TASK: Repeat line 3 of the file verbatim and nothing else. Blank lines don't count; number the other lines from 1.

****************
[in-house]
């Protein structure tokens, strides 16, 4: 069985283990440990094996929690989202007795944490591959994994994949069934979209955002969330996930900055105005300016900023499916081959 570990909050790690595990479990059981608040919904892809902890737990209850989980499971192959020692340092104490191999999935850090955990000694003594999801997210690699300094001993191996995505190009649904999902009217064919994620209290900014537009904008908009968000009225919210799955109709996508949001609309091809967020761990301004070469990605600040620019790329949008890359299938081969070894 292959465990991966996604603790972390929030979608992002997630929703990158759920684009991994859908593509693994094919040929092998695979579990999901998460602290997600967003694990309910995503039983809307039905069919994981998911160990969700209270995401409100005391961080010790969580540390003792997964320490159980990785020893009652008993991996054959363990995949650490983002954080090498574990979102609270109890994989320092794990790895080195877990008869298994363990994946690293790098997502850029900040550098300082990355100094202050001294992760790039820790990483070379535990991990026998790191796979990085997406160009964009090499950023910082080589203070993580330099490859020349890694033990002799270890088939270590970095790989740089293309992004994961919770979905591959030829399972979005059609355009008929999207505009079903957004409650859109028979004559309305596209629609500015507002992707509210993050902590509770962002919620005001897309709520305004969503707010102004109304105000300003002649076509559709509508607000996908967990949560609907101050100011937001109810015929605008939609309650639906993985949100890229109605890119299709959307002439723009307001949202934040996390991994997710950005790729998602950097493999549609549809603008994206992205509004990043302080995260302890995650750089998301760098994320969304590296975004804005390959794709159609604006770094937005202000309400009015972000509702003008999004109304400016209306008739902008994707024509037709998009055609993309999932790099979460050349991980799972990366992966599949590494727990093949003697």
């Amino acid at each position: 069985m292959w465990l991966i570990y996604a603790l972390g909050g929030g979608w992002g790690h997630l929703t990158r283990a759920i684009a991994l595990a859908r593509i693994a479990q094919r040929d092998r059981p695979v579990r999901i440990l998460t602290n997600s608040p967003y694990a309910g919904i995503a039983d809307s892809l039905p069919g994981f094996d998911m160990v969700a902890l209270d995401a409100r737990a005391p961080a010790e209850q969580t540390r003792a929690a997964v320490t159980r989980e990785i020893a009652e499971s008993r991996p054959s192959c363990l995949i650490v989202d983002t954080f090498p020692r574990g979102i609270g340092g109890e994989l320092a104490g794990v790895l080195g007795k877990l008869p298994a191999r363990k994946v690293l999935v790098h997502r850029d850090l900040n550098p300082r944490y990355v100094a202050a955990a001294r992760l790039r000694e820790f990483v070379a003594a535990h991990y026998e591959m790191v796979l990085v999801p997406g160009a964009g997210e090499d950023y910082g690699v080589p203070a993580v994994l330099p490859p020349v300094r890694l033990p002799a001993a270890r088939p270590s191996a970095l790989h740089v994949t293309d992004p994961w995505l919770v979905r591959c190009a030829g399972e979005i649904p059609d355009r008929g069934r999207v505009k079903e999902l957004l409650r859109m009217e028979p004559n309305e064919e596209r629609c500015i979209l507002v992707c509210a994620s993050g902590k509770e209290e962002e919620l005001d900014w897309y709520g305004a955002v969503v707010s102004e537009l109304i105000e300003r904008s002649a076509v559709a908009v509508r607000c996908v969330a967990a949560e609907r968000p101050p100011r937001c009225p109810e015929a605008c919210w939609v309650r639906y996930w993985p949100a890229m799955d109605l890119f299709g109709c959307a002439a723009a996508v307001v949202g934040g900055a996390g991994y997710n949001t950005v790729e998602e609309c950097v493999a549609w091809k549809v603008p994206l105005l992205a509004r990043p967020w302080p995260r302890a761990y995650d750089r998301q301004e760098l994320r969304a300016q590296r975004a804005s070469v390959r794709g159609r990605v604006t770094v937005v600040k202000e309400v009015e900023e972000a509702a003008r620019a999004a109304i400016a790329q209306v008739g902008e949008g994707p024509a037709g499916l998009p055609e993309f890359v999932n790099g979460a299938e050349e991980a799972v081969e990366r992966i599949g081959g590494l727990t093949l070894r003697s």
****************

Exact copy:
């Amino acid at each position: 069985m292959w465990l991966i570990y996604a603790l972390g909050g929030g979608w992002g790690h997630l929703t990158r283990a759920i684009a991994l595990a859908r593509i693994a479990q094919r040929d092998r059981p695979v579990r999901i440990l998460t602290n997600s608040p967003y694990a309910g919904i995503a039983d809307s892809l039905p069919g994981f094996d998911m160990v969700a902890l209270d995401a409100r737990a005391p961080a010790e209850q969580t540390r003792a929690a997964v320490t159980r989980e990785i020893a009652e499971s008993r991996p054959s192959c363990l995949i650490v989202d983002t954080f090498p020692r574990g979102i609270g340092g109890e994989l320092a104490g794990v790895l080195g007795k877990l008869p298994a191999r363990k994946v690293l999935v790098h997502r850029d850090l900040n550098p300082r944490y990355v100094a202050a955990a001294r992760l790039r000694e820790f990483v070379a003594a535990h991990y026998e591959m790191v796979l990085v999801p997406g160009a964009g997210e090499d950023y910082g690699v080589p203070a993580v994994l330099p490859p020349v300094r890694l033990p002799a001993a270890r088939p270590s191996a970095l790989h740089v994949t293309d992004p994961w995505l919770v979905r591959c190009a030829g399972e979005i649904p059609d355009r008929g069934r999207v505009k079903e999902l957004l409650r859109m009217e028979p004559n309305e064919e596209r629609c500015i979209l507002v992707c509210a994620s993050g902590k509770e209290e962002e919620l005001d900014w897309y709520g305004a955002v969503v707010s102004e537009l109304i105000e300003r904008s002649a076509v559709a908009v509508r607000c996908v969330a967990a949560e609907r968000p101050p100011r937001c009225p109810e015929a605008c919210w939609v309650r639906y996930w993985p949100a890229m799955d109605l890119f299709g109709c959307a002439a723009a996508v307001v949202g934040g900055a996390g991994y997710n949001t950005v790729e998602e609309c950097v493999a549609w091809k549809v603008p994206l105005l992205a509004r990043p967020w302080p995260r302890a761990y995650d750089r998301q301004e760098l994320r969304a300016q590296r975004a804005s070469v390959r794709g159609r990605v604006t770094v937005v600040k202000e309400v009015e900023e972000a509702a003008r620019a999004a109304i400016a790329q209306v008739g902008e949008g994707p024509a037709g499916l998009p055609e993309f890359v999932n790099g979460a299938e050349e991980a799972v081969e990366r992966i599949g081959g590494l727990t093949l070894r003697s």